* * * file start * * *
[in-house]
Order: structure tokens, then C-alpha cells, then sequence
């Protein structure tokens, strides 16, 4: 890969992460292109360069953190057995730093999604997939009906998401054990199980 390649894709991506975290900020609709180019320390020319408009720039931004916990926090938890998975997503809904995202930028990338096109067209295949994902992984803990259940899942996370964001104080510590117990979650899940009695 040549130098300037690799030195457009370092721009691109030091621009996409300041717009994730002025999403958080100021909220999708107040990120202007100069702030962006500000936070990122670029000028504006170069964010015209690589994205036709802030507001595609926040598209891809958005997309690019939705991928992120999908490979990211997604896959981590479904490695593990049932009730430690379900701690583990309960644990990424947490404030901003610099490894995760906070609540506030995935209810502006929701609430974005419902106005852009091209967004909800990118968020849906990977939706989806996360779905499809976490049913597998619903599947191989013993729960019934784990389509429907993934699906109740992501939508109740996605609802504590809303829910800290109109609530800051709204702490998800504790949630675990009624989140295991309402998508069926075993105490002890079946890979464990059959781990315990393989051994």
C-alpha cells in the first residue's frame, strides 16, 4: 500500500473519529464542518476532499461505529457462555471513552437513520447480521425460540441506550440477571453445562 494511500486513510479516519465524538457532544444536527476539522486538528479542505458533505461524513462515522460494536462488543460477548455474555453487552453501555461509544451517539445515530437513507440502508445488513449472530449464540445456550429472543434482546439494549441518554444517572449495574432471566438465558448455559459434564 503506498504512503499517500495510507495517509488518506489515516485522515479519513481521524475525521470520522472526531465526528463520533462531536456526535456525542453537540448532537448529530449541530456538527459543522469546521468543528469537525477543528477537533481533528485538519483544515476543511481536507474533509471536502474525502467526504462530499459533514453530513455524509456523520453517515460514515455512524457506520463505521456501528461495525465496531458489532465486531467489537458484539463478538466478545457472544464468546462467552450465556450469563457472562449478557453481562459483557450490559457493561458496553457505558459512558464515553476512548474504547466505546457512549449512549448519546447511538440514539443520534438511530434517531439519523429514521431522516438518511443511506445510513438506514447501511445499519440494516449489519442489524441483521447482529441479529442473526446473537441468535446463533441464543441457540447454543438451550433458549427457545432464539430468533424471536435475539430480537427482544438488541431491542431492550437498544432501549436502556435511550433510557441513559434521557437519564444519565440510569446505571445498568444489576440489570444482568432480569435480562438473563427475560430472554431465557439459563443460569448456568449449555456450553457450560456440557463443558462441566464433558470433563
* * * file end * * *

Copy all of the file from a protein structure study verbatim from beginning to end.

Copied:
[in-house]
Order: structure tokens, then C-alpha cells, then sequence
């Protein structure tokens, strides 16, 4: 890969992460292109360069953190057995730093999604997939009906998401054990199980 390649894709991506975290900020609709180019320390020319408009720039931004916990926090938890998975997503809904995202930028990338096109067209295949994902992984803990259940899942996370964001104080510590117990979650899940009695 040549130098300037690799030195457009370092721009691109030091621009996409300041717009994730002025999403958080100021909220999708107040990120202007100069702030962006500000936070990122670029000028504006170069964010015209690589994205036709802030507001595609926040598209891809958005997309690019939705991928992120999908490979990211997604896959981590479904490695593990049932009730430690379900701690583990309960644990990424947490404030901003610099490894995760906070609540506030995935209810502006929701609430974005419902106005852009091209967004909800990118968020849906990977939706989806996360779905499809976490049913597998619903599947191989013993729960019934784990389509429907993934699906109740992501939508109740996605609802504590809303829910800290109109609530800051709204702490998800504790949630675990009624989140295991309402998508069926075993105490002890079946890979464990059959781990315990393989051994």
C-alpha cells in the first residue's frame, strides 16, 4: 500500500473519529464542518476532499461505529457462555471513552437513520447480521425460540441506550440477571453445562 494511500486513510479516519465524538457532544444536527476539522486538528479542505458533505461524513462515522460494536462488543460477548455474555453487552453501555461509544451517539445515530437513507440502508445488513449472530449464540445456550429472543434482546439494549441518554444517572449495574432471566438465558448455559459434564 503506498504512503499517500495510507495517509488518506489515516485522515479519513481521524475525521470520522472526531465526528463520533462531536456526535456525542453537540448532537448529530449541530456538527459543522469546521468543528469537525477543528477537533481533528485538519483544515476543511481536507474533509471536502474525502467526504462530499459533514453530513455524509456523520453517515460514515455512524457506520463505521456501528461495525465496531458489532465486531467489537458484539463478538466478545457472544464468546462467552450465556450469563457472562449478557453481562459483557450490559457493561458496553457505558459512558464515553476512548474504547466505546457512549449512549448519546447511538440514539443520534438511530434517531439519523429514521431522516438518511443511506445510513438506514447501511445499519440494516449489519442489524441483521447482529441479529442473526446473537441468535446463533441464543441457540447454543438451550433458549427457545432464539430468533424471536435475539430480537427482544438488541431491542431492550437498544432501549436502556435511550433510557441513559434521557437519564444519565440510569446505571445498568444489576440489570444482568432480569435480562438473563427475560430472554431465557439459563443460569448456568449449555456450553457450560456440557463443558462441566464433558470433563